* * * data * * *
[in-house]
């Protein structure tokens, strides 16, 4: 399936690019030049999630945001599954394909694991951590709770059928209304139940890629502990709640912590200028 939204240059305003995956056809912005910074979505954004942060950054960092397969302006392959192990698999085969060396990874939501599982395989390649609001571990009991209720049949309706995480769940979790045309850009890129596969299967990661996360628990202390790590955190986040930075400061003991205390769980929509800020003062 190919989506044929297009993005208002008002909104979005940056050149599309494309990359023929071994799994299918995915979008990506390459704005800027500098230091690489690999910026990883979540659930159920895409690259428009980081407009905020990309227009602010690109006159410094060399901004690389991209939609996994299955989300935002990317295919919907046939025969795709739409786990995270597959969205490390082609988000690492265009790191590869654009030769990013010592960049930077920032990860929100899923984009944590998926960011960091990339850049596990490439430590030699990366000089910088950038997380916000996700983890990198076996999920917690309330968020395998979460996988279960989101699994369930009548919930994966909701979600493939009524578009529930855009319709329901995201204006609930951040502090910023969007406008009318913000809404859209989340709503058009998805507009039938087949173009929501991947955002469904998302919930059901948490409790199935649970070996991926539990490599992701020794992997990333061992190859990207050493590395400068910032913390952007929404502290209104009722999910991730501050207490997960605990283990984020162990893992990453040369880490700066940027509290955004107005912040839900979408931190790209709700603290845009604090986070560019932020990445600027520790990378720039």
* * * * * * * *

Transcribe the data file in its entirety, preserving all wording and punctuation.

[in-house]
């Protein structure tokens, strides 16, 4: 399936690019030049999630945001599954394909694991951590709770059928209304139940890629502990709640912590200028 939204240059305003995956056809912005910074979505954004942060950054960092397969302006392959192990698999085969060396990874939501599982395989390649609001571990009991209720049949309706995480769940979790045309850009890129596969299967990661996360628990202390790590955190986040930075400061003991205390769980929509800020003062 190919989506044929297009993005208002008002909104979005940056050149599309494309990359023929071994799994299918995915979008990506390459704005800027500098230091690489690999910026990883979540659930159920895409690259428009980081407009905020990309227009602010690109006159410094060399901004690389991209939609996994299955989300935002990317295919919907046939025969795709739409786990995270597959969205490390082609988000690492265009790191590869654009030769990013010592960049930077920032990860929100899923984009944590998926960011960091990339850049596990490439430590030699990366000089910088950038997380916000996700983890990198076996999920917690309330968020395998979460996988279960989101699994369930009548919930994966909701979600493939009524578009529930855009319709329901995201204006609930951040502090910023969007406008009318913000809404859209989340709503058009998805507009039938087949173009929501991947955002469904998302919930059901948490409790199935649970070996991926539990490599992701020794992997990333061992190859990207050493590395400068910032913390952007929404502290209104009722999910991730501050207490997960605990283990984020162990893992990453040369880490700066940027509290955004107005912040839900979408931190790209709700603290845009604090986070560019932020990445600027520790990378720039």